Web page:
As I look back over this post, I see the ironies which are, to a certain extent, inherent in my views. All the time, I either use or am tempted to use certain phrases: “Really, if we think about it, then…”, and “In truth…”, and “In fact…”, and “Actually…”: in seeking to create a persuasive argument, I seek to appeal to the conventions of the very world (the ‘real’ world) I am attempting to discredit, or at least to challenge. So, bearing this in mind, perhaps we may move on to the last phase of this post?

Really, if we think about it, then no work of art would be possible without fantasy. To give an example of a single art form: any film, no matter what its conventional style, requires the audience to accept the element of artifice and creation within it – its fantastic base. The audience in the cinema gazes at the silver screen, and creatures of light and sound move across the landscape of an imaginary world. We know it is not ‘real’. We know, or seem to know, that the characters whose fates we follow are actors – they are playing roles, they are “making believe”. And yet, so tremendously affective is the world of cinema, and so deep our desire to enter and remain in it, that we are transported by the story, and can laugh and cry at what we see. The spirit of fantasy works as an animating energy within the audience, not only in the film’s creators.

I realise I’m extending my definition of ‘fantasy’ into a rather nebulous construct, for which I apologise. But what I’m trying to get to is that the spirit of fantasy isn’t an aberration, or a departure from a realist way of looking at the world: it isn’t something we add on, a luxury or a kind of afterthought. It’s fundamental to our humanity. We think fantastic thoughts. We live in a fantastic world.

I hope to return to this subject in a subsequent post.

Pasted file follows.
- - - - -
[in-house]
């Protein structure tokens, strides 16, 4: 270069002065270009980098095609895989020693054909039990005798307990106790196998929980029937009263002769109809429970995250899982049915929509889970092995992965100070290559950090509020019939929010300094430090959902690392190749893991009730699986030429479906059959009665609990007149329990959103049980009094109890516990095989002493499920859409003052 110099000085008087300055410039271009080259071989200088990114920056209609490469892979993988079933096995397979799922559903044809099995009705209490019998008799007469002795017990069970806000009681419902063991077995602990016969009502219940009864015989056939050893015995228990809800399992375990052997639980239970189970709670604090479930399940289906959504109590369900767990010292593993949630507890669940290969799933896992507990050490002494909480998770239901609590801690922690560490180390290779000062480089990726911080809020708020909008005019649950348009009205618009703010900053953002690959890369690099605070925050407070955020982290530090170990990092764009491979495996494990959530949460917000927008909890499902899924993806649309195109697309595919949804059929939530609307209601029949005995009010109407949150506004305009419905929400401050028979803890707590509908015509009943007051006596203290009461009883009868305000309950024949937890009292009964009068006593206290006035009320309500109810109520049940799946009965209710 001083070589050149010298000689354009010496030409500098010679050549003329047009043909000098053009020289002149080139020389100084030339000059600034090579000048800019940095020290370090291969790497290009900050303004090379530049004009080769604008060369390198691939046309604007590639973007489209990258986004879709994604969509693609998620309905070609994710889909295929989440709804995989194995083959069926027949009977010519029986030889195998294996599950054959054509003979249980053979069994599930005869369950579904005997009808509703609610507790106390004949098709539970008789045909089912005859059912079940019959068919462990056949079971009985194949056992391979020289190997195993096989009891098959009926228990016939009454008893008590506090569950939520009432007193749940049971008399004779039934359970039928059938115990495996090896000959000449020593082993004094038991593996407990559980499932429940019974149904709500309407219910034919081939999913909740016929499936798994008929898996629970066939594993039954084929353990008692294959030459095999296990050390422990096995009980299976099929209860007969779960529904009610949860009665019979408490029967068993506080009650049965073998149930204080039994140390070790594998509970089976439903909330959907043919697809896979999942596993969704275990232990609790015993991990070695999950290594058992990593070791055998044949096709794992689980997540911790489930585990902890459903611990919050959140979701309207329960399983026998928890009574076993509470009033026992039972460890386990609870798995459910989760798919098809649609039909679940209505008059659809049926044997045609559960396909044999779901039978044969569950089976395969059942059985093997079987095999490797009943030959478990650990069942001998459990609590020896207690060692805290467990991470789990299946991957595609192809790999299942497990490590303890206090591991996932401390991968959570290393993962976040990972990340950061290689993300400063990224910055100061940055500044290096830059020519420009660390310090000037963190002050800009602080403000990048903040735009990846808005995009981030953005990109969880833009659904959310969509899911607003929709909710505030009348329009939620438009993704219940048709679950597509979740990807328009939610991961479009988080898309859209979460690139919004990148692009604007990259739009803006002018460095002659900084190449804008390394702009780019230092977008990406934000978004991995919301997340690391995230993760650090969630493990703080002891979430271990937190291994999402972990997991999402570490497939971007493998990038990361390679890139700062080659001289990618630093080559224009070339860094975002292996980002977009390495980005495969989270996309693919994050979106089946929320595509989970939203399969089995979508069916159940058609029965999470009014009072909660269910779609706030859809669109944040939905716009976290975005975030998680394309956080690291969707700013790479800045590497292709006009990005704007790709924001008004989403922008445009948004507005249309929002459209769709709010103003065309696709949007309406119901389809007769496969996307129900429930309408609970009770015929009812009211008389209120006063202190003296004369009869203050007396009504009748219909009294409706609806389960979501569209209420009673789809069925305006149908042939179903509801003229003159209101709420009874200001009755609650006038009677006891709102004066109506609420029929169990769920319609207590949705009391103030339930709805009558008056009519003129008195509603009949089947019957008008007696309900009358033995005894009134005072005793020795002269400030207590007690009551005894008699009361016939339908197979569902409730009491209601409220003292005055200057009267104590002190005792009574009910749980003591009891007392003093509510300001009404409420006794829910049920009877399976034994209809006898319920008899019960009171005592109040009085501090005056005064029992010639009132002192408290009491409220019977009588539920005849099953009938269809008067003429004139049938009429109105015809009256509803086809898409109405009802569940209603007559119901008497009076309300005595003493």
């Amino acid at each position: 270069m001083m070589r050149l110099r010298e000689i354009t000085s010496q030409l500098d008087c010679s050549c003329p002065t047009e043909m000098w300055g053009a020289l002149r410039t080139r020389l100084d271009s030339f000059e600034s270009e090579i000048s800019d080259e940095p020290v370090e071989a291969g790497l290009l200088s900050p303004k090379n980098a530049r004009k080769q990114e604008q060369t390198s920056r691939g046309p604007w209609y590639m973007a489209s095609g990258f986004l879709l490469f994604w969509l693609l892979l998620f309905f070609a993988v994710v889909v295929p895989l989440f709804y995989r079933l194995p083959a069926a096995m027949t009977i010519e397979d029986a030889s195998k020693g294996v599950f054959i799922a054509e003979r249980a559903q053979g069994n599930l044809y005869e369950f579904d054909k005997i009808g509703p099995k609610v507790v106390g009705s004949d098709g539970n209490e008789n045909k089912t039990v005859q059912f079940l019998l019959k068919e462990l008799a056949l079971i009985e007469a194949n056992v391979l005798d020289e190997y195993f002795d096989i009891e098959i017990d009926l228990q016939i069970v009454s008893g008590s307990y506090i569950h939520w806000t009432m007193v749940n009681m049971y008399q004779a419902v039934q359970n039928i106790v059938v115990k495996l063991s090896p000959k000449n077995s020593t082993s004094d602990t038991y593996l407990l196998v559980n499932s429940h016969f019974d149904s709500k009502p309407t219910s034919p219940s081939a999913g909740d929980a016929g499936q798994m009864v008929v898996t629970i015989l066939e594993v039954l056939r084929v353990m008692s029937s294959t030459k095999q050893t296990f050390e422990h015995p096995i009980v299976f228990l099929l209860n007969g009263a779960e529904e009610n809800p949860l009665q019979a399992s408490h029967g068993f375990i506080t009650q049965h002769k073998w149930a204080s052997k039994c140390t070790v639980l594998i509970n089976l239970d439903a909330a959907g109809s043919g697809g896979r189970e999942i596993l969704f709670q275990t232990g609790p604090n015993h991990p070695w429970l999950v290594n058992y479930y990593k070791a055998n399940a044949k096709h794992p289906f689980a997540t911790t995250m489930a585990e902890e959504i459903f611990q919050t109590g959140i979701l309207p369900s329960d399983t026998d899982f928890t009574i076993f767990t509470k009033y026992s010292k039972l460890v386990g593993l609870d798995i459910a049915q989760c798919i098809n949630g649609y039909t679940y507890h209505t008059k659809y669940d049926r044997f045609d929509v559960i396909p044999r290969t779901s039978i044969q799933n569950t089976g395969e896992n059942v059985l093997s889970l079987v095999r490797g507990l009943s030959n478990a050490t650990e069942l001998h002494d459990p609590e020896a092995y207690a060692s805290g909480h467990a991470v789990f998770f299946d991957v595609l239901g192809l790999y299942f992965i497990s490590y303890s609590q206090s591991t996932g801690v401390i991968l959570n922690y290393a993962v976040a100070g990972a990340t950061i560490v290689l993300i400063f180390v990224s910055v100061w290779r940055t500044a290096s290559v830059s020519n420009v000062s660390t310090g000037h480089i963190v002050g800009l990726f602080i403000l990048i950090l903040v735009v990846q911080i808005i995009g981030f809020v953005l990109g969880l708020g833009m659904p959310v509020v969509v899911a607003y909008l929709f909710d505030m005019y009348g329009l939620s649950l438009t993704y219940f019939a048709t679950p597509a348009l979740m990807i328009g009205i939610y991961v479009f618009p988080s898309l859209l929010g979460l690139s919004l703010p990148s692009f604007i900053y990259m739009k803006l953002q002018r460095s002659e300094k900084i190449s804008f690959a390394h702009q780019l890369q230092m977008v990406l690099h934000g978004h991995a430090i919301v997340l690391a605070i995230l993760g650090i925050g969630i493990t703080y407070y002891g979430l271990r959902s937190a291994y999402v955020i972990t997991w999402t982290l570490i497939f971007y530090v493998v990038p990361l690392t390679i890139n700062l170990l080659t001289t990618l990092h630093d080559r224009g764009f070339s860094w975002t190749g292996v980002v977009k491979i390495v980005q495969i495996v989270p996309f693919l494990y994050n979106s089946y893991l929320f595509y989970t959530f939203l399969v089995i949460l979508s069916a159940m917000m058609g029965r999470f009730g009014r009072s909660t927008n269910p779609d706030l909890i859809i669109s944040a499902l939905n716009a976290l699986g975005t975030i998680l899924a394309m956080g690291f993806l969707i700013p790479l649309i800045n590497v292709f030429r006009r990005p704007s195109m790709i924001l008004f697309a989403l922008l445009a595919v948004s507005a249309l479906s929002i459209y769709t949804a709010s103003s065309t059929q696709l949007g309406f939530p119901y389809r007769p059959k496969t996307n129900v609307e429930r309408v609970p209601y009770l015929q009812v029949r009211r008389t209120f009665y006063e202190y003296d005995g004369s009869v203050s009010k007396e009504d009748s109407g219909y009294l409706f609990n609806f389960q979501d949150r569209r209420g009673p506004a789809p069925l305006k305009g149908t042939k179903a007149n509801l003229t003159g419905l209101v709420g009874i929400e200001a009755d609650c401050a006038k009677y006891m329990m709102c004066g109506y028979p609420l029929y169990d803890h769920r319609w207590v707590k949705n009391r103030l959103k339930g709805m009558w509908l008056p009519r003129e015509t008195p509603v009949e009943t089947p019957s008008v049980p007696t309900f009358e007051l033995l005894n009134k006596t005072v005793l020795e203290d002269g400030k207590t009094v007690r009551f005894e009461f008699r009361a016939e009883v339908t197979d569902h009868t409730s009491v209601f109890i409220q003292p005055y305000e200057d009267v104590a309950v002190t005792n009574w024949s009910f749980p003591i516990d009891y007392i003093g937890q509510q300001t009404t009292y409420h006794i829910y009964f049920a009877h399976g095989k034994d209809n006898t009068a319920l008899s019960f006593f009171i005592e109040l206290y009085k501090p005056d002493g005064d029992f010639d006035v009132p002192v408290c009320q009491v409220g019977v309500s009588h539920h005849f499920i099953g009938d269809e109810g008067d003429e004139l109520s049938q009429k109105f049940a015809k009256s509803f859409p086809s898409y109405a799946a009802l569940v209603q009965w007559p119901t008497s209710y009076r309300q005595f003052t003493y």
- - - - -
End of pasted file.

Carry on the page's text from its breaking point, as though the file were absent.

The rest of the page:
1 Our lives always seems to come back to definition. “It depends what you mean.” And we depend on what we mean.
Human life consists of three things:
1 | Arriving at a definition of a term, enabling us to act.
2 | Applying a value to a particular definition, inflecting how we will act.
3 | Everything else apart from what I’ve just written in points 1 & 2.

2 I accept of course that the spirit of fantasy has a dark side, and that it can be capable of “negative” as well as “positive” activity. A footnote isn’t the place to discuss this subject, but a common critique of “fantasy” lies precisely in the dangers that arise when a person “retreats into fantasy”, states in which the individual fantasises precisely that they are in control, that others do their bidding, fall for their charms, and so on. And fantasy, in this more alarming form, isn’t at all restricted to individuals: groups of people, cultures, entire states – and perhaps even an entire species – can live out fantasies. For anyone interested, my trilogy of poetry books, When the volts flowed, explores in part a world in which the lives of individuals have been rendered as ghostly, haunting already doomed worlds, by the delusory nature of the societies in which we live.

3 I would like to discuss the nature of metaphor in a separate post.

It’s a complex issue, the nature of influence. There are certainly moments of Dustless where I might be able to say, “Oh, I really wanted to emulate The Seven Samurai in this part”, or “I wanted to bring in something of Swann’s Way [Du côté de chez Swann] at this point”. These are conscious emulations, quite possibly recognisable to someone who has seen The Seven Samurai or read Swann’s Way.

I would say, though, that these kinds of one-to-one match-ups are quite rare in the novel. Match-ups, I mean, where you may be able to isolate the vivid point where the current from one work of art can clearly be seen entering another work of art.